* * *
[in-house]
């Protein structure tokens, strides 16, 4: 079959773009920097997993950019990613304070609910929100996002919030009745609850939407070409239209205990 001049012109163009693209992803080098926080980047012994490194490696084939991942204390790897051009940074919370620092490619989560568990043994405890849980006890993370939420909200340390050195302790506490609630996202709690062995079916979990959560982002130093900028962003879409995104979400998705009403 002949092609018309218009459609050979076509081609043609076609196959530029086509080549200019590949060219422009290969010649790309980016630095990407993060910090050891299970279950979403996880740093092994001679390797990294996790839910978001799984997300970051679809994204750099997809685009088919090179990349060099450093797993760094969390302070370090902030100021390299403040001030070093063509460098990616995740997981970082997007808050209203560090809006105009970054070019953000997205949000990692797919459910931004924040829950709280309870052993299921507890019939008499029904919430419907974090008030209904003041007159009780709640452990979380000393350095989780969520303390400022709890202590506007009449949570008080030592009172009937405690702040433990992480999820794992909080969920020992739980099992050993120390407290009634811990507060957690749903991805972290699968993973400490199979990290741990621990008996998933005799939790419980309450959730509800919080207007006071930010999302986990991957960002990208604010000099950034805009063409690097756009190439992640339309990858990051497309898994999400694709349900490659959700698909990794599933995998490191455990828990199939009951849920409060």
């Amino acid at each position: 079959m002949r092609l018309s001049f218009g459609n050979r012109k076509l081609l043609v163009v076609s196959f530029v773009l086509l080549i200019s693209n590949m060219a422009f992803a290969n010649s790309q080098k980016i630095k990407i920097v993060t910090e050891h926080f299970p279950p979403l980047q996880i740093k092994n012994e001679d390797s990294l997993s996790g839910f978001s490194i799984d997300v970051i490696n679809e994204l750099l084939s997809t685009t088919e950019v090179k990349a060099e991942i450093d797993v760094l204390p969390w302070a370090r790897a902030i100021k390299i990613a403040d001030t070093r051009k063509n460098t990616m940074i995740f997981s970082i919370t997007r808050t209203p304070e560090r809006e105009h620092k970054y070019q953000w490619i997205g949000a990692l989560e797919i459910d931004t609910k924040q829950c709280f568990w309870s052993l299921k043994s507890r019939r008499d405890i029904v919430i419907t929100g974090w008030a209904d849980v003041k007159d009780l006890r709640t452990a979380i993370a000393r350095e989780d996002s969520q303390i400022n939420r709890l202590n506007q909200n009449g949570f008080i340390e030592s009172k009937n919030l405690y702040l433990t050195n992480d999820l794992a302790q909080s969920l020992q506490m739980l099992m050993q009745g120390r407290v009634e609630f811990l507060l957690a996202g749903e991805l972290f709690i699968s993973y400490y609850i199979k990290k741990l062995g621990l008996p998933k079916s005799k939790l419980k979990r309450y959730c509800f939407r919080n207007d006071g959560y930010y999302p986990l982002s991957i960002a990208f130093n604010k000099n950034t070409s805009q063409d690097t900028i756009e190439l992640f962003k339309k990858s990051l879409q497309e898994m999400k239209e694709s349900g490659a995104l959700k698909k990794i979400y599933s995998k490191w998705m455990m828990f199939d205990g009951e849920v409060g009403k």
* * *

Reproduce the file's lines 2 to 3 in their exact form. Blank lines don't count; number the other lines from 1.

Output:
């Protein structure tokens, strides 16, 4: 079959773009920097997993950019990613304070609910929100996002919030009745609850939407070409239209205990 001049012109163009693209992803080098926080980047012994490194490696084939991942204390790897051009940074919370620092490619989560568990043994405890849980006890993370939420909200340390050195302790506490609630996202709690062995079916979990959560982002130093900028962003879409995104979400998705009403 002949092609018309218009459609050979076509081609043609076609196959530029086509080549200019590949060219422009290969010649790309980016630095990407993060910090050891299970279950979403996880740093092994001679390797990294996790839910978001799984997300970051679809994204750099997809685009088919090179990349060099450093797993760094969390302070370090902030100021390299403040001030070093063509460098990616995740997981970082997007808050209203560090809006105009970054070019953000997205949000990692797919459910931004924040829950709280309870052993299921507890019939008499029904919430419907974090008030209904003041007159009780709640452990979380000393350095989780969520303390400022709890202590506007009449949570008080030592009172009937405690702040433990992480999820794992909080969920020992739980099992050993120390407290009634811990507060957690749903991805972290699968993973400490199979990290741990621990008996998933005799939790419980309450959730509800919080207007006071930010999302986990991957960002990208604010000099950034805009063409690097756009190439992640339309990858990051497309898994999400694709349900490659959700698909990794599933995998490191455990828990199939009951849920409060």
């Amino acid at each position: 079959m002949r092609l018309s001049f218009g459609n050979r012109k076509l081609l043609v163009v076609s196959f530029v773009l086509l080549i200019s693209n590949m060219a422009f992803a290969n010649s790309q080098k980016i630095k990407i920097v993060t910090e050891h926080f299970p279950p979403l980047q996880i740093k092994n012994e001679d390797s990294l997993s996790g839910f978001s490194i799984d997300v970051i490696n679809e994204l750099l084939s997809t685009t088919e950019v090179k990349a060099e991942i450093d797993v760094l204390p969390w302070a370090r790897a902030i100021k390299i990613a403040d001030t070093r051009k063509n460098t990616m940074i995740f997981s970082i919370t997007r808050t209203p304070e560090r809006e105009h620092k970054y070019q953000w490619i997205g949000a990692l989560e797919i459910d931004t609910k924040q829950c709280f568990w309870s052993l299921k043994s507890r019939r008499d405890i029904v919430i419907t929100g974090w008030a209904d849980v003041k007159d009780l006890r709640t452990a979380i993370a000393r350095e989780d996002s969520q303390i400022n939420r709890l202590n506007q909200n009449g949570f008080i340390e030592s009172k009937n919030l405690y702040l433990t050195n992480d999820l794992a302790q909080s969920l020992q506490m739980l099992m050993q009745g120390r407290v009634e609630f811990l507060l957690a996202g749903e991805l972290f709690i699968s993973y400490y609850i199979k990290k741990l062995g621990l008996p998933k079916s005799k939790l419980k979990r309450y959730c509800f939407r919080n207007d006071g959560y930010y999302p986990l982002s991957i960002a990208f130093n604010k000099n950034t070409s805009q063409d690097t900028i756009e190439l992640f962003k339309k990858s990051l879409q497309e898994m999400k239209e694709s349900g490659a995104l959700k698909k990794i979400y599933s995998k490191w998705m455990m828990f199939d205990g009951e849920v409060g009403k």